strategy for optimal vaccine allocation is proposed in [7]. Their model assumes slightly modifiable

    infection rates and a cost function based on a mean field approach. Information-driven vaccination

    is studied in [9], showing the spread of the information will promote people to take preventive

    measures and consequently suppress the epidemic spreading. It was also proposed to only vaccinate

    those individuals with the most unvaccinated contacts [10]. An acquaintance immunization policy

    was proposed in [6], where it was shown that such a policy is efficient in networks with broad-

    degree distribution. A different approach [12], considers minimizing the social cost of an epidemic.

    The above studies’ analysis is based on epidemic thresholds and mean-field approximations of the

    evolution process. In contrast to these, this paper studies the transient, short-term behaviour of

    the spreading epidemic.

    Previous research on immunization policies modeled the problem either deterministically or

    approximately, considering long-term effects alone. Defending against an attack of a virus must

    take into account its transient behavior, fast propagation, as well as natural budget constraints

    (e.g., limited rate in which vaccines can be allocated). It is thus vital to find on-line policies which

    acknowledge short-term effects and the defender’s limited protection capabilities.

    An assumption we make in the analysis is that the network structure is known. That is, it is

    known when and how the nodes interact. For spreading pandemics such as the COVID-19, this

    assumption is justified because of two reasons. First, interaction maps using cellular phones (either

    through an app, or using information from the carrier) are available or can be made available in most

    countries. Second, for the conclusions of this paper to hold, a simulated social interaction graph

    that reflects the social interactions suffices to obtain credible results. Alleviating this assumption

    . CC-BY 4.0 International licenseIt is made available under a is the author/funder, who has granted medRxiv a license to display the preprint in perpetuity. (which was not certified by peer review)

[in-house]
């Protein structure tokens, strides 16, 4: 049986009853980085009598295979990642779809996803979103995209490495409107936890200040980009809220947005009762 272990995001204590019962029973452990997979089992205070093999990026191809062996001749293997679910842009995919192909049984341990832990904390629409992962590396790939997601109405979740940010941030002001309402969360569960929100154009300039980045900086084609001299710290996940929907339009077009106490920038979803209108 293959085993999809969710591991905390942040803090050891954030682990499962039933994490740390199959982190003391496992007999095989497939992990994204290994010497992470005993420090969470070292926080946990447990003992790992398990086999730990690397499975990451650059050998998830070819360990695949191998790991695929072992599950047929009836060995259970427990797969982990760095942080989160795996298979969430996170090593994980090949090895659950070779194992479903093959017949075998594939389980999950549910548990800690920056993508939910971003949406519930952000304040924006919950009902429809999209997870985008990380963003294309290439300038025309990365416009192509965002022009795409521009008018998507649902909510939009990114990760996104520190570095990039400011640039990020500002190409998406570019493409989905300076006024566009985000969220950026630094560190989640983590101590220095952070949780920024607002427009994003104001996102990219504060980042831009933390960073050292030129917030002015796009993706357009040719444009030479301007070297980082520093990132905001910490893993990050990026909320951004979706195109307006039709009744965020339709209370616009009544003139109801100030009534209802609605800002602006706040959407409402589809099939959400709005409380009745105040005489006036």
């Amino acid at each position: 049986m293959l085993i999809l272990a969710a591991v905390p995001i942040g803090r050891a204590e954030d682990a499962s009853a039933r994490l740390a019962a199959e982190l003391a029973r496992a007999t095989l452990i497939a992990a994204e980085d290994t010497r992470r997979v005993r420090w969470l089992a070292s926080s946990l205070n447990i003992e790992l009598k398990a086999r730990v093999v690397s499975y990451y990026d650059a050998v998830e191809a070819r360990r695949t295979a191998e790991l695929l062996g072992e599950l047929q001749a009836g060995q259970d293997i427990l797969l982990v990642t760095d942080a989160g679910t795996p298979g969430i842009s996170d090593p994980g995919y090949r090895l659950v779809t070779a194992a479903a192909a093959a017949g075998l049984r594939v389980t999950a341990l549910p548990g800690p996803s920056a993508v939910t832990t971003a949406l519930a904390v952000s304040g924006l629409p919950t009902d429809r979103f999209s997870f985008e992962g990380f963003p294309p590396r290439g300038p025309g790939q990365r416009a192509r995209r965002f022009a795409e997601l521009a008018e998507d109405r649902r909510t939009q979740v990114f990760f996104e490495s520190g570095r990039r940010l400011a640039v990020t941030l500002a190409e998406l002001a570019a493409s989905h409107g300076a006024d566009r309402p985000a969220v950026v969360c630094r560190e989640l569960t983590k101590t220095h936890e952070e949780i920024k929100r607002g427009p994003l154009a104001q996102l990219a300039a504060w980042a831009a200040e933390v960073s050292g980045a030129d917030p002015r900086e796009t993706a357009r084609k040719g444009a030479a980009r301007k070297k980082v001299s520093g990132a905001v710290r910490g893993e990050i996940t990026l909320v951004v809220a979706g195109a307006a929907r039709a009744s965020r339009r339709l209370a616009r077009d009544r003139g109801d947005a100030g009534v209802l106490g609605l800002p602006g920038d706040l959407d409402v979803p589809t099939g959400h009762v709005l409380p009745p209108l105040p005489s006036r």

The copyright holder for this preprint this version posted April 14, 2020. .https://doi.org/10.1101/2020.04.13.20060269doi: medRxiv preprint

    https://doi.org/10.1101/2020.04.13.20060269 http://creativecommons.org/licenses/by/4.0/

  • 3

    is possible, by, e.g., considering partial knowledge of the network structure, but we believe the

    conclusions of this paper still hold even if this assumption is relieved.

    We start by developing the mathematical machinery needed to characterize the spreading epi-

    demic. We then consider criteria for containing an epidemic by constructing upper and lower

    estimates on the vaccination budget needed to contain it. Finally we propose an algorithm for

    state-dependent budget allocation, based on estimated local growth rate behavior of the network.

    We show that this strategy achieves better containment on two real world networks, when com-

    pared to a constant budget strategy which consumes an equal global budget. We conclude the

    paper with insights on the COVID-19 pandemic.

    2. Model

    This section defines the model of our problem and the criteria we wish to optimize. We will dis-

    tinguish between two different criteria. The first, and most natural criterion, considers minimizing

    the number of infected individuals at the end of the infection process. As this criterion is hard to

    optimize generally [13, 14], we consider an alternative criterion, which is ultimately easier to eval-

    uate. The containment criterion asks the following question: What is the minimal budget needed

    to ensure an infection won’t reach a certain size? This question can be answered immediately if

    the first criterion is minimized, whereas knowing the latter does not give us the former. Strictly

    speaking, this question may be more feasible to answer, and is thus the main focus of our work. In

    regard to the optimality criterion, we provide upper and lower bounds on the number of infected

    individuals.

    We model the problem as a discrete SIR epidemic model, defined by parametersG (graph network

    topology), p ∈ (0,1] (infection probability / speed), and b∈ {0,1,2,3, . . .} (vaccination budget per

    stage). We consider a network, represented by an undirected graph G= (V,E), where V denotes

    the set of nodes and E denotes the set of edges. Two nodes are said to be neighbors if (u, v) ∈E.

    We use the notation u↔ v to denote neighboring nodes. We use n to denote the number of nodes

    in G, and do not restrict ourselves to finite graphs.

    Assume a spreading infection on G to be a discrete time